I do see this sort of public acceptance of Apple = Steve affecting my own behavior with Apple products. For instance, I know logically that there are several thousand people employed by this company, but I only really get mad at one of them when something doesn’t work right. On some level, I’ve accepted the premise that this machine I’m typing on was his invention.

It’s interesting, in that now I’m looking at product reviews with these lenses from class in mind. Most of these reviews are extremely feature-centric. While it doesn’t scale completely, I get the feeling that there is frequently a tone in these types of reviews that is similar to this formal-structuralism we are starting to read about now. Most of the time, the intention of the creator isn’t really considered, nor is the larger social context or affect of devices. Its not to say these issues don’t exist, but they certainly aren’t considered.

Is there a way to edit comments? I hate double posting.

<I posted this on my tumblr account, and decided to post it here for a couple of reasons (in addition to just being lazy.) For one, I’m probably ripping this idea off from Jeff and Shaowen and not even realizing it. Other reason, this is a sort of critique of the social context in which we use and view live-action role playing.>

I spent some time today with a student in one of my labs. We talked about an upcoming project in which the student will need to compare a digital and analogue version of some thing in society. He wanted to focus on the RPG “Second Life” for his digital component, but did not know what would appropriately compare to it in analogue.

I introduced him to Live-Action Role Playing, or LARPing, as a comparable social exercise. Found a couple of videos online, such as this gem:

It’s a quick and dirty way to spell out the differences between just living life in analogue and living a second life in analogue, so I used it with the student so he could understand what I was talking about. However, even though we laughed (pretty hard) at this example, it’s important to remember that we’re possibly less removed from this type of behavior than we’ve ever been in the past (facebook, twitter, etc.) The feeling I have is that we have all moved into a era where we deliberately construct an external representation of ourselves which highlights what we choose to highlight, and subdues that which we wish to suppress.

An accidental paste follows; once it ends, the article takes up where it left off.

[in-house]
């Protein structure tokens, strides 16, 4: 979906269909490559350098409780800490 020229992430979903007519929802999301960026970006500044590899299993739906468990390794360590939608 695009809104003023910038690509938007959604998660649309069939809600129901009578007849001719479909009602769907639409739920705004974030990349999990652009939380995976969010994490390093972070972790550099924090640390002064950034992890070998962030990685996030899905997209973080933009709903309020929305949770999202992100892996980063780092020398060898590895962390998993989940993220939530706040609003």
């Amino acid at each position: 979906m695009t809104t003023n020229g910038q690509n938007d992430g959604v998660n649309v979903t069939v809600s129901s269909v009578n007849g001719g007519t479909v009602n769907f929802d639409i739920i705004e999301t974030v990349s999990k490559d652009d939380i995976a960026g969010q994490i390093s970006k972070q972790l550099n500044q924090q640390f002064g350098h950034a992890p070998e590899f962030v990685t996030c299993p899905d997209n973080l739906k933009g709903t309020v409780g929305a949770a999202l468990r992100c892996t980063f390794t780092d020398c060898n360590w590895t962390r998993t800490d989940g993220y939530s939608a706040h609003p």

One could say that this is just the same as it’s always been, and I’d be inclined to agree. However, this tendency to exhibit a certain perspective of ourselves has evolved into a representation which is completely physically separate from physical bodies. I believe this separation is significant.

This separate form of ourselves is a living thing. It lives and breathes. It interacts with other beings like it. It speaks its own language (ever try saying LMAO to someone in person?) If this separate form stops functioning, the community moves on without it. It essentially dies, like my myspace profile. There are times when some of us have “friended” or “followed” someone we’ve never met (in “real” life,) and they’ve done it back, in turn. At this point, this is one external representation of ourselves accepting another, and choosing to interact with it. How different is this from “Second Life?”

I personally believe that we are in a stage of era in which external representations of ourselves are not only accepted, but considered a social norm. I believe that while these external representations (avatars) only slightly deviate from what we consider our “real” selves now, they will deviate more as we continue into this era. We will be just as attached to these future representations of ourselves as we are to our current ones.

So as I was saying before: when we laugh at LARPers throwing lightning bolts at ogres, we’re essentially laughing at our own behavior. Which is awesome, as long as we know that’s what we’re doing.